Tales of Blunderwoman

Whoever said no good deed will go unpunished was onto something. For the best laid schemes o’ not only Mice an’ Men, Gang aft agley. I went to campus to make a single phone call to a student. Having started God’s day with only two hours of sleep under my belt, I was hungry and thirsty when I got there and so decided to stop at the bookstore for a bottle of Cran-Apple juice.

Who can say where the wrong turn actually began. Was it before or after dropping M’Dear at Drama Camp? Or, was it before or after stopping at Smith’s for the next week’s supply of snacks? Or before or after snapping a photo of the two-seater garden glider on sale for 40% off out front? Certainly M’Dear’s being rejected at the 2nd camp for their having reached their 300-head capacity came after, as did test-driving the Escape Hybrid, eating the last of what should have been award-winning cantaloupe, attending Bible Study, and hearing the note of true aggression enter into the dogs’ usual rough-housing.

Whenever the regrettable turn was taken, it led me, at precisely the wrong moment, to offer a suggestion to the person in line ahead of me in the college bookstore. The following gaffe took place in Spanish:

Me: Do you have a cellphone with internet access?

Customer ahead of me (after seeking clarification from the woman standing with him): No.

Me: Well, if you did, you’d be able to look up words on it and save the expense of the dictionary. Not that all professors allow cellphone use in their classes…

Foot in mouth began tasting a bit salty at about this point in the not exactly reciprocal conversation as the shorter, older Latina beside the man in front of me, looked at me, smiled that pitying smile of near-tolerance and all but imperceptibly moved a hair’s breath closer to the register to draw attention to the worlds’ distance apart that we in fact already were. A full sneer would have been unnecessary for I am, if little else, sensitive enough at least to know when I’m speaking in impossibilities.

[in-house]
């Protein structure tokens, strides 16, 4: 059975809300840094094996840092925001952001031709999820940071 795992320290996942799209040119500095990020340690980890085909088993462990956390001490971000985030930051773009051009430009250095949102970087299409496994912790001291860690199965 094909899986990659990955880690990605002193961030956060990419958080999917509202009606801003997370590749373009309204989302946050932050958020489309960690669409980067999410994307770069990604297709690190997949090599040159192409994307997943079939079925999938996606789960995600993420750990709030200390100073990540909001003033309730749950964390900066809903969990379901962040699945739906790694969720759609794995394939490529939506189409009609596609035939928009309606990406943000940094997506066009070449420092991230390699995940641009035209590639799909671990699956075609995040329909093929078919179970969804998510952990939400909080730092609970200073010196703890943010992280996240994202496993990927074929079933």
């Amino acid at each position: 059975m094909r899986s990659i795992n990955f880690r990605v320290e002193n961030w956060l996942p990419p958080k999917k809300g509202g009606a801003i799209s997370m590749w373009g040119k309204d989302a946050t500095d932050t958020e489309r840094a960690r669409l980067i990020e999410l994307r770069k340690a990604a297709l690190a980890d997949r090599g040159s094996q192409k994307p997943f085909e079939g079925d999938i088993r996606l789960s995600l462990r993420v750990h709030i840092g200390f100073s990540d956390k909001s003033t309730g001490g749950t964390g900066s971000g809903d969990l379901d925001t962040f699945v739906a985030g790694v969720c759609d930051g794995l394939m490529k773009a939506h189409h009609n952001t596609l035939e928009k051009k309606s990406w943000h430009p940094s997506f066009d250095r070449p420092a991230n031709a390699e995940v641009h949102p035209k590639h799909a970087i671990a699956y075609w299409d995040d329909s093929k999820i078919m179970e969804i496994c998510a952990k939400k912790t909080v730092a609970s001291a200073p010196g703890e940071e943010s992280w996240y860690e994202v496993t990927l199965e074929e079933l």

No, I hadn’t taken the time to take in all the details available before opening my mouth. I hadn’t noted the GED Preparation Manual in his hand, the south-of-the-border clothing and footwear; nor the cultural cloaking device that I’d unwittingly trespassed. That is, I hadn’t given myself to acknowledge all these details until it was well beyond too late. She paid for his materials and the two left, after a brief exchange with the cashier who, though a warm acquaintance of mine, felt compelled to do what she could in the direction of swaddling them in a cocoon of familiar questions comparing where she and they were from in order to neutralize my remarks which, in hindsight, may have felt like the psychological equivalent of an old-school wax job. Honestly. A cell phone with internet access! I might just as well have asked if he’d planned to purchase a small chain of financial institutions on Wall Street while he awaited his green card. I guess I can chalk this up to preparation for the convocation presentation on building intercultural competency. Ugh.

Surely an antidote exists in Pastor’s Word of Hope message from this evening’s Bible Study. He focussed on verses 30- end in Luke chapter 12 and Ecclesiastes 7:1-7, encouraging us to stick it out and let God build our faith.

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